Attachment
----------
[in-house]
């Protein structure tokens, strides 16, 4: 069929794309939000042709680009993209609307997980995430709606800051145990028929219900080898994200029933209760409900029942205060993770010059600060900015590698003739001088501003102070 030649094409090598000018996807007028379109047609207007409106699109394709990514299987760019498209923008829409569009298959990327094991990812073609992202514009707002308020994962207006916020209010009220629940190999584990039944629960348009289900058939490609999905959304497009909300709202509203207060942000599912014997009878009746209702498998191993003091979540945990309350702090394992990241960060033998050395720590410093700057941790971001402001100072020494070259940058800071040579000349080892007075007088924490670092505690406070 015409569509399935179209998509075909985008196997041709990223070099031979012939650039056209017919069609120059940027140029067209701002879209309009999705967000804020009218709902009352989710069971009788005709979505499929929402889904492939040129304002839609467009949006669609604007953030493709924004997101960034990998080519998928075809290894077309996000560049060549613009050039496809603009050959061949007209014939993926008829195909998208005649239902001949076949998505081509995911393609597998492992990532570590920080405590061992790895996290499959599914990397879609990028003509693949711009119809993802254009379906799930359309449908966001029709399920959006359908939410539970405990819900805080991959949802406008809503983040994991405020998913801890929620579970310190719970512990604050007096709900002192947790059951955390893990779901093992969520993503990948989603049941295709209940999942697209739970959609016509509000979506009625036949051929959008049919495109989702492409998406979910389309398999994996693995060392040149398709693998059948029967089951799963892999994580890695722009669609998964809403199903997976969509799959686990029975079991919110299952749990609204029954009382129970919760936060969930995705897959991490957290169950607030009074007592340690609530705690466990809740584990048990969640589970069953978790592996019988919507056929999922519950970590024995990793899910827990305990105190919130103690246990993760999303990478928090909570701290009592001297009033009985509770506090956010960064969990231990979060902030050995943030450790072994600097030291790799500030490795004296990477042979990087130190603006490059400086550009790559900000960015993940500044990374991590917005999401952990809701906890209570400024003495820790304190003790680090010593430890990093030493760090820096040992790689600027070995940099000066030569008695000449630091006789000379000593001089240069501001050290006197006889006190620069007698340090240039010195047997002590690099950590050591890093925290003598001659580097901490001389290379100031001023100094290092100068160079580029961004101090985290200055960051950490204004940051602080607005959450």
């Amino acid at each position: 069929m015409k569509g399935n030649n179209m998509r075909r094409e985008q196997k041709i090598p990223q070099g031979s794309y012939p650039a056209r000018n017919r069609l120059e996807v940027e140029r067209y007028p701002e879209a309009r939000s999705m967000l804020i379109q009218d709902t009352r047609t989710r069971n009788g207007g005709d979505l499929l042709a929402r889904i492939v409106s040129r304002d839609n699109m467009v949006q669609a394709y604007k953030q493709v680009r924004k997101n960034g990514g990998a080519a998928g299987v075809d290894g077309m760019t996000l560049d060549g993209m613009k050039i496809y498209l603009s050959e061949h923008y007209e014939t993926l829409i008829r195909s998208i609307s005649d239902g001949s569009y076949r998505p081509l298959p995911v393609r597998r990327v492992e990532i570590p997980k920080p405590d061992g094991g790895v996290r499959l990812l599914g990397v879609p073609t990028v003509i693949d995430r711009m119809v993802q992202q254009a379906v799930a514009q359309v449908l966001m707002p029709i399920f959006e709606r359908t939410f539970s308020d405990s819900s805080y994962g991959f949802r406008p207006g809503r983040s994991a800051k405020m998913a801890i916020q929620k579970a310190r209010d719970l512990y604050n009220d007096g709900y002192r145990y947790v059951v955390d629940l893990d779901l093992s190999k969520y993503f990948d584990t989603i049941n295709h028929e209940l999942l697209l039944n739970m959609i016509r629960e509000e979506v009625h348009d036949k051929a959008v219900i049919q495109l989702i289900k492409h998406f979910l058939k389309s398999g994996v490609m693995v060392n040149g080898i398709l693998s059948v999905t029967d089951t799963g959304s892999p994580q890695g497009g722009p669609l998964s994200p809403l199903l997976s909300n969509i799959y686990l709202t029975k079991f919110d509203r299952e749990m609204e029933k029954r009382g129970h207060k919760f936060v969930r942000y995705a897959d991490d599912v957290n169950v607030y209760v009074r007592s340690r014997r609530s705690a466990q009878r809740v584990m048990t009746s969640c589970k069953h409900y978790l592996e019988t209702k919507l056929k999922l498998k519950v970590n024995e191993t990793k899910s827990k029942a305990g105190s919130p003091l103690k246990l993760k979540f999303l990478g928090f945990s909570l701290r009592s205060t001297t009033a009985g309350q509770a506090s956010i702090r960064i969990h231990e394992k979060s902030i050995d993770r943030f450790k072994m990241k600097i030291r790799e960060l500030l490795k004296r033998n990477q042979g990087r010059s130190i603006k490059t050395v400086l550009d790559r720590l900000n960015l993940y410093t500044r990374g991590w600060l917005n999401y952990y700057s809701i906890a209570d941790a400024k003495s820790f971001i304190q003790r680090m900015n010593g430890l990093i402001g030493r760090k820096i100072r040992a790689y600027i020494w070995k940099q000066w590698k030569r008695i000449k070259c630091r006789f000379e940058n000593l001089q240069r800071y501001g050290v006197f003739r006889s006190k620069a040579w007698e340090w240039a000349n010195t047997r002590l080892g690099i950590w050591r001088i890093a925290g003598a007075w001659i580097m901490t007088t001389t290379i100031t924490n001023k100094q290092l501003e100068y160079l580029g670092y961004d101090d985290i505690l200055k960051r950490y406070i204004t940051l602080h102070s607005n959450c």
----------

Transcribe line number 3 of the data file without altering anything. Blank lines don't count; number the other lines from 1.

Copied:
């Amino acid at each position: 069929m015409k569509g399935n030649n179209m998509r075909r094409e985008q196997k041709i090598p990223q070099g031979s794309y012939p650039a056209r000018n017919r069609l120059e996807v940027e140029r067209y007028p701002e879209a309009r939000s999705m967000l804020i379109q009218d709902t009352r047609t989710r069971n009788g207007g005709d979505l499929l042709a929402r889904i492939v409106s040129r304002d839609n699109m467009v949006q669609a394709y604007k953030q493709v680009r924004k997101n960034g990514g990998a080519a998928g299987v075809d290894g077309m760019t996000l560049d060549g993209m613009k050039i496809y498209l603009s050959e061949h923008y007209e014939t993926l829409i008829r195909s998208i609307s005649d239902g001949s569009y076949r998505p081509l298959p995911v393609r597998r990327v492992e990532i570590p997980k920080p405590d061992g094991g790895v996290r499959l990812l599914g990397v879609p073609t990028v003509i693949d995430r711009m119809v993802q992202q254009a379906v799930a514009q359309v449908l966001m707002p029709i399920f959006e709606r359908t939410f539970s308020d405990s819900s805080y994962g991959f949802r406008p207006g809503r983040s994991a800051k405020m998913a801890i916020q929620k579970a310190r209010d719970l512990y604050n009220d007096g709900y002192r145990y947790v059951v955390d629940l893990d779901l093992s190999k969520y993503f990948d584990t989603i049941n295709h028929e209940l999942l697209l039944n739970m959609i016509r629960e509000e979506v009625h348009d036949k051929a959008v219900i049919q495109l989702i289900k492409h998406f979910l058939k389309s398999g994996v490609m693995v060392n040149g080898i398709l693998s059948v999905t029967d089951t799963g959304s892999p994580q890695g497009g722009p669609l998964s994200p809403l199903l997976s909300n969509i799959y686990l709202t029975k079991f919110d509203r299952e749990m609204e029933k029954r009382g129970h207060k919760f936060v969930r942000y995705a897959d991490d599912v957290n169950v607030y209760v009074r007592s340690r014997r609530s705690a466990q009878r809740v584990m048990t009746s969640c589970k069953h409900y978790l592996e019988t209702k919507l056929k999922l498998k519950v970590n024995e191993t990793k899910s827990k029942a305990g105190s919130p003091l103690k246990l993760k979540f999303l990478g928090f945990s909570l701290r009592s205060t001297t009033a009985g309350q509770a506090s956010i702090r960064i969990h231990e394992k979060s902030i050995d993770r943030f450790k072994m990241k600097i030291r790799e960060l500030l490795k004296r033998n990477q042979g990087r010059s130190i603006k490059t050395v400086l550009d790559r720590l900000n960015l993940y410093t500044r990374g991590w600060l917005n999401y952990y700057s809701i906890a209570d941790a400024k003495s820790f971001i304190q003790r680090m900015n010593g430890l990093i402001g030493r760090k820096i100072r040992a790689y600027i020494w070995k940099q000066w590698k030569r008695i000449k070259c630091r006789f000379e940058n000593l001089q240069r800071y501001g050290v006197f003739r006889s006190k620069a040579w007698e340090w240039a000349n010195t047997r002590l080892g690099i950590w050591r001088i890093a925290g003598a007075w001659i580097m901490t007088t001389t290379i100031t924490n001023k100094q290092l501003e100068y160079l580029g670092y961004d101090d985290i505690l200055k960051r950490y406070i204004t940051l602080h102070s607005n959450c």